The International Herald Tribune’s Art Market Reporter Covers Asia Week
Art market reporters have been predicting a crash for years now. There are good reasons for this but they mostly all under the competitive pressures of journalism and a certain desire in the press to mock the wealthy. But Souren Melikian’s wrap-up of certain sales during New York’s Asia Week opens with a gleeful account of a few bad sales:
A massive cleansing of the art market is beginning. At Sotheby’s, which was the first to test the waters here since the financial tempest broke out, more than 43 percent of the Chinese and Japanese works offered on Tuesday crashed unsold, and at Christie’s larger and decidedly better sale on Wednesday, the failure rate was still 41 percent.
Just for the record, the comparable sales at Sotheby’s of a year ago had a sell-through rate of 56.4 % against last year’s 51%. So it went up. At Christie’s the sell-through was 63% vs. 70% a year ago. There it went down for the three sales that Christie’s reports together.
So Sotheby’s actually sold more of their lots this year. With slightly more lots, Sotheby’s had a 15% increase in lots sold. Christie’s had a slight decline. All of these numbers merely show that Melikian is focusing on the aspect of the sale that was not a “crash.”
Had he looked at the sale totals, there would have been a different story. Christie’s Fine Ceramics and Works of Art sale dropped 10.6% from last Fall’s Asia week: $19,342,550 vs. $17,298,788. Sotheby’s fell further on lower numbers: $7,657,238 down to $6,348,432. Less money for the same number of lots or more means the prices are falling in the aggregate.
Melikian blames the fall on the absence of young dealers from the mainland and Hong Kong:
As they surveyed the room, the more experienced members of the Christie’s team involved in the oversight of the main session may have had a sinking feeling. The young dealers from mainland China, so noticeable in the March sales for their big appetite for downmarket porcelain, lacquer, and sundry traditional items, were not to be seen. The top Hong Kong professionals and collectors were there, with the renowned dealer William Chak in the front row. But gone were many younger Hong Kong professionals who used to compete for the more modest pieces. Their absence made itself cruelly felt. Indifferent lots of modest or no merit fell unsold by the dozen while the finer works sold much as they used to in the past.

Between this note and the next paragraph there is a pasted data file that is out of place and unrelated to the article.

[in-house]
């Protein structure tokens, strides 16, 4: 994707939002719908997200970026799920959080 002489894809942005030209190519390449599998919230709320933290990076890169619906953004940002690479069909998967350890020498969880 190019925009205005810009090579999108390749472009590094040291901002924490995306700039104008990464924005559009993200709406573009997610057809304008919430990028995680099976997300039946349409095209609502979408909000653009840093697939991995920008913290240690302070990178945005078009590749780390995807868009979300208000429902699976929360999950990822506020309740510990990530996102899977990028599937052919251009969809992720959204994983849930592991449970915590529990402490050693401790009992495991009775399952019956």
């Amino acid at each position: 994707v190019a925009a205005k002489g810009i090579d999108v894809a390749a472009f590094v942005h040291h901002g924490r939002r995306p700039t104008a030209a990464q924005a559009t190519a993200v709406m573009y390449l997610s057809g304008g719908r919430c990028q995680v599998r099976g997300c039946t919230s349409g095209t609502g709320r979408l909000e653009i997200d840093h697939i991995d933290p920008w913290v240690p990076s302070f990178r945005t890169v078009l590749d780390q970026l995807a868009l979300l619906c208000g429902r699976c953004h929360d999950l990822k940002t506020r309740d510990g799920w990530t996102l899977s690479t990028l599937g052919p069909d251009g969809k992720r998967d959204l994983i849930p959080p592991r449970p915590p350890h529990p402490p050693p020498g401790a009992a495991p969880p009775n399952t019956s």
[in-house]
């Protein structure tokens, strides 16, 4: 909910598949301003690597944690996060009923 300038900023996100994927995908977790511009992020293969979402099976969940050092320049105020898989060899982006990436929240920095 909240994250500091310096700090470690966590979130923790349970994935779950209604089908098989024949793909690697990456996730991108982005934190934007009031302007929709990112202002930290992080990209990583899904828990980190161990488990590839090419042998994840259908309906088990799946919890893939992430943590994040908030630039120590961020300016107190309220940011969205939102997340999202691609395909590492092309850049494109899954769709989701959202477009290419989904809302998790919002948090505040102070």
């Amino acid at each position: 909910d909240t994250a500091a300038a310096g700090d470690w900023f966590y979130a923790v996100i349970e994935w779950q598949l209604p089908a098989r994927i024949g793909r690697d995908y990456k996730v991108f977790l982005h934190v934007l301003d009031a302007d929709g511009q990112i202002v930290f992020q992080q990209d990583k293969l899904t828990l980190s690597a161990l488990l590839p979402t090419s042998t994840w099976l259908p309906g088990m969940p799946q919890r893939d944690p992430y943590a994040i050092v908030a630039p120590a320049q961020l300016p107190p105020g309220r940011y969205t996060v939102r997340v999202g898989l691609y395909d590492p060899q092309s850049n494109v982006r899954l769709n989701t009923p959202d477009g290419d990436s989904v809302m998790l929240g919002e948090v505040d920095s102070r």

But we’re back to our logical contradictions with Melikian. In one paragraph he notes that quality still attracts great prices and he does his usual excellent job of describing the quality works, their appeal and the interested parties. As the numbers show, there were several lots that were fiercely contested and sold for multiples of the high estimate. Combine that with the lower aggregate number and you get a separation of the market into higher prices for high quality and lower prices for average works.
Later he suggests the market has corrected but claims there are great buys to be had:
Indeed, in the new market now reverting to where it stood before the mad inflation of the last two years, the good news is that speculation is receding fast. Great buys are again possible at every level.
Which doesn’t comport with his earlier disdain for the unsold works and his depiction of scrappy battles for the best items.
In the new Chinese market, gems soar dizzily, but duds crash (International Herald Tribune)